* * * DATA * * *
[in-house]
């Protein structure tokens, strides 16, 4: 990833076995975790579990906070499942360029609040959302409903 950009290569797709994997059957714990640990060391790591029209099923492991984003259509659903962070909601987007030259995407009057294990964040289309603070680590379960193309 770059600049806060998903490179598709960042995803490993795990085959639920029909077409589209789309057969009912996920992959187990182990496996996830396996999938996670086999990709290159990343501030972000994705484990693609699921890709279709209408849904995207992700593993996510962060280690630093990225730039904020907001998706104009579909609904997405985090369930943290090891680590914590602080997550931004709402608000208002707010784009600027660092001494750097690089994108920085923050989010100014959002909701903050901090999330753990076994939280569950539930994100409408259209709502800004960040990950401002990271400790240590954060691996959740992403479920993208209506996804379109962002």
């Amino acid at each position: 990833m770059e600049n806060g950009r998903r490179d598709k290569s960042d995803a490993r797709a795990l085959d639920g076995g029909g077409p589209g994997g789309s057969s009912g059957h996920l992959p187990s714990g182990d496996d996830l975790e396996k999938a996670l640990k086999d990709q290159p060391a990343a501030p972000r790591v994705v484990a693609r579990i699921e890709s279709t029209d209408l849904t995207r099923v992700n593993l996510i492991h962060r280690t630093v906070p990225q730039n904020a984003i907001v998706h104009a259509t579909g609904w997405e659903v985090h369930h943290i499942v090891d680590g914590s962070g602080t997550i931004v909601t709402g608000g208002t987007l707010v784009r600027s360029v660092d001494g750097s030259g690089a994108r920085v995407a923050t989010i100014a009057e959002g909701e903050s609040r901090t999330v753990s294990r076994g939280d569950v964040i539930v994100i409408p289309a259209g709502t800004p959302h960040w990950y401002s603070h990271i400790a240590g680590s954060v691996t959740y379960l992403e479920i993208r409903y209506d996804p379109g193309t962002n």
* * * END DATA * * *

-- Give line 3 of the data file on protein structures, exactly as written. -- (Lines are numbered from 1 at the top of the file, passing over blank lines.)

């Amino acid at each position: 990833m770059e600049n806060g950009r998903r490179d598709k290569s960042d995803a490993r797709a795990l085959d639920g076995g029909g077409p589209g994997g789309s057969s009912g059957h996920l992959p187990s714990g182990d496996d996830l975790e396996k999938a996670l640990k086999d990709q290159p060391a990343a501030p972000r790591v994705v484990a693609r579990i699921e890709s279709t029209d209408l849904t995207r099923v992700n593993l996510i492991h962060r280690t630093v906070p990225q730039n904020a984003i907001v998706h104009a259509t579909g609904w997405e659903v985090h369930h943290i499942v090891d680590g914590s962070g602080t997550i931004v909601t709402g608000g208002t987007l707010v784009r600027s360029v660092d001494g750097s030259g690089a994108r920085v995407a923050t989010i100014a009057e959002g909701e903050s609040r901090t999330v753990s294990r076994g939280d569950v964040i539930v994100i409408p289309a259209g709502t800004p959302h960040w990950y401002s603070h990271i400790a240590g680590s954060v691996t959740y379960l992403e479920i993208r409903y209506d996804p379109g193309t962002n």